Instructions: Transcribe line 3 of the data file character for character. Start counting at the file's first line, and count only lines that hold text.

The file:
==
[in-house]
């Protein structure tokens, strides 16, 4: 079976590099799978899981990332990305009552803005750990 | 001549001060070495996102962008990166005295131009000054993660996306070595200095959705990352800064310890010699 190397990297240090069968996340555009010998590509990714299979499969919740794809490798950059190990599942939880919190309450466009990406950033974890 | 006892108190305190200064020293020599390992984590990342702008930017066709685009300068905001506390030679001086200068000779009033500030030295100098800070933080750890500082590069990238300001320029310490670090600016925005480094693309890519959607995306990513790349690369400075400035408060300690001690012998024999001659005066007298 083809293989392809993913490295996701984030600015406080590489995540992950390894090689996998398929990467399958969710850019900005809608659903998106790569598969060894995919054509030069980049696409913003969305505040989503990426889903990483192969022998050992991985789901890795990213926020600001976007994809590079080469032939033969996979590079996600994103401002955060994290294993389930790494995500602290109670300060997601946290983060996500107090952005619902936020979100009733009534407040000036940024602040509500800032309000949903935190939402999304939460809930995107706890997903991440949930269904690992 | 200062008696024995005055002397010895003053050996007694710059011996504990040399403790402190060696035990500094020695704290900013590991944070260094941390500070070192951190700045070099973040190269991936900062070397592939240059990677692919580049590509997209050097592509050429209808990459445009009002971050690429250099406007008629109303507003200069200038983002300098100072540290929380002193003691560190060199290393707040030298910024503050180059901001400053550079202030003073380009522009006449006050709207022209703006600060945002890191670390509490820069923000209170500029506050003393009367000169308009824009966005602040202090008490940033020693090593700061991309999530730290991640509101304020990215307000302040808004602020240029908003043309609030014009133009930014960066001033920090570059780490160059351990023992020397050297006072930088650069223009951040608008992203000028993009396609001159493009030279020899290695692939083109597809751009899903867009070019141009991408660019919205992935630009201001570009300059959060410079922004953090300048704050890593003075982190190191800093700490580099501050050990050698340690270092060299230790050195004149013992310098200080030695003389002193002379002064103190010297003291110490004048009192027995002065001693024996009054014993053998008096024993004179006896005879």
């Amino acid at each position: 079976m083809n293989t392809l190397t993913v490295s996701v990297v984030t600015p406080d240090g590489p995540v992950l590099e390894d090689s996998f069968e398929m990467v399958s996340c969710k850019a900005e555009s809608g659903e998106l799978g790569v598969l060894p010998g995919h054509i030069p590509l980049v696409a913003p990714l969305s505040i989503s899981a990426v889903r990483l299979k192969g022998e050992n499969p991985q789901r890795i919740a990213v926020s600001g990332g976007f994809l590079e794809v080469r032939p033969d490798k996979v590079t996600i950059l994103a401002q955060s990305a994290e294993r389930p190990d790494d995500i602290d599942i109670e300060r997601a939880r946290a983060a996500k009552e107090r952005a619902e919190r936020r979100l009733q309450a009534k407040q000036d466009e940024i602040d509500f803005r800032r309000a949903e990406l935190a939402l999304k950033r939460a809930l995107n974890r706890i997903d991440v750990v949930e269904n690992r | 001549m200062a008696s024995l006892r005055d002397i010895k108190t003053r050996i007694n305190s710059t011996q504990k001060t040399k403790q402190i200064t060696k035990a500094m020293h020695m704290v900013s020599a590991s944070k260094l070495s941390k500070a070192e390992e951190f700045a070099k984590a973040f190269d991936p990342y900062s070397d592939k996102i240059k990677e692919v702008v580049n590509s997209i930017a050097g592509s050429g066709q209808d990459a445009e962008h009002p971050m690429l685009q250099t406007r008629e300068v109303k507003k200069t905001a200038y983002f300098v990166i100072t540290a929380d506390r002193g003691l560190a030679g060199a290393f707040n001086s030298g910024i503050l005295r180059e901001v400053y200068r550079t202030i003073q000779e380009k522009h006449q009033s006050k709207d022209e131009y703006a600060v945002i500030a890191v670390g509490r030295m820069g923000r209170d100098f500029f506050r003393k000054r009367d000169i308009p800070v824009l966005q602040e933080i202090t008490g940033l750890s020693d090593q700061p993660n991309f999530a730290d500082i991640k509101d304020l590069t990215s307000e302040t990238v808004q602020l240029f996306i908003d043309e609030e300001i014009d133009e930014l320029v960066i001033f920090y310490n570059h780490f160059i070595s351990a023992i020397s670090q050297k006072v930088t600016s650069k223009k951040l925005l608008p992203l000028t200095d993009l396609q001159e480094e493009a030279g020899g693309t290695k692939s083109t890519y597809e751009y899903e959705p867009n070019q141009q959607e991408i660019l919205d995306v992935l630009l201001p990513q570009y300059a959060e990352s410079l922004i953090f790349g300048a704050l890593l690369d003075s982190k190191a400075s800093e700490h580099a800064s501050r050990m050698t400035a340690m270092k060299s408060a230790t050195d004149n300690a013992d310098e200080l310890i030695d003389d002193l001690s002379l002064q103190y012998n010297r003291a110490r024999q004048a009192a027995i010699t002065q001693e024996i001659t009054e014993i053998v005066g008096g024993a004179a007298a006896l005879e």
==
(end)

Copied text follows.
């Amino acid at each position: 079976m083809n293989t392809l190397t993913v490295s996701v990297v984030t600015p406080d240090g590489p995540v992950l590099e390894d090689s996998f069968e398929m990467v399958s996340c969710k850019a900005e555009s809608g659903e998106l799978g790569v598969l060894p010998g995919h054509i030069p590509l980049v696409a913003p990714l969305s505040i989503s899981a990426v889903r990483l299979k192969g022998e050992n499969p991985q789901r890795i919740a990213v926020s600001g990332g976007f994809l590079e794809v080469r032939p033969d490798k996979v590079t996600i950059l994103a401002q955060s990305a994290e294993r389930p190990d790494d995500i602290d599942i109670e300060r997601a939880r946290a983060a996500k009552e107090r952005a619902e919190r936020r979100l009733q309450a009534k407040q000036d466009e940024i602040d509500f803005r800032r309000a949903e990406l935190a939402l999304k950033r939460a809930l995107n974890r706890i997903d991440v750990v949930e269904n690992r | 001549m200062a008696s024995l006892r005055d002397i010895k108190t003053r050996i007694n305190s710059t011996q504990k001060t040399k403790q402190i200064t060696k035990a500094m020293h020695m704290v900013s020599a590991s944070k260094l070495s941390k500070a070192e390992e951190f700045a070099k984590a973040f190269d991936p990342y900062s070397d592939k996102i240059k990677e692919v702008v580049n590509s997209i930017a050097g592509s050429g066709q209808d990459a445009e962008h009002p971050m690429l685009q250099t406007r008629e300068v109303k507003k200069t905001a200038y983002f300098v990166i100072t540290a929380d506390r002193g003691l560190a030679g060199a290393f707040n001086s030298g910024i503050l005295r180059e901001v400053y200068r550079t202030i003073q000779e380009k522009h006449q009033s006050k709207d022209e131009y703006a600060v945002i500030a890191v670390g509490r030295m820069g923000r209170d100098f500029f506050r003393k000054r009367d000169i308009p800070v824009l966005q602040e933080i202090t008490g940033l750890s020693d090593q700061p993660n991309f999530a730290d500082i991640k509101d304020l590069t990215s307000e302040t990238v808004q602020l240029f996306i908003d043309e609030e300001i014009d133009e930014l320029v960066i001033f920090y310490n570059h780490f160059i070595s351990a023992i020397s670090q050297k006072v930088t600016s650069k223009k951040l925005l608008p992203l000028t200095d993009l396609q001159e480094e493009a030279g020899g693309t290695k692939s083109t890519y597809e751009y899903e959705p867009n070019q141009q959607e991408i660019l919205d995306v992935l630009l201001p990513q570009y300059a959060e990352s410079l922004i953090f790349g300048a704050l890593l690369d003075s982190k190191a400075s800093e700490h580099a800064s501050r050990m050698t400035a340690m270092k060299s408060a230790t050195d004149n300690a013992d310098e200080l310890i030695d003389d002193l001690s002379l002064q103190y012998n010297r003291a110490r024999q004048a009192a027995i010699t002065q001693e024996i001659t009054e014993i053998v005066g008096g024993a004179a007298a006896l005879e």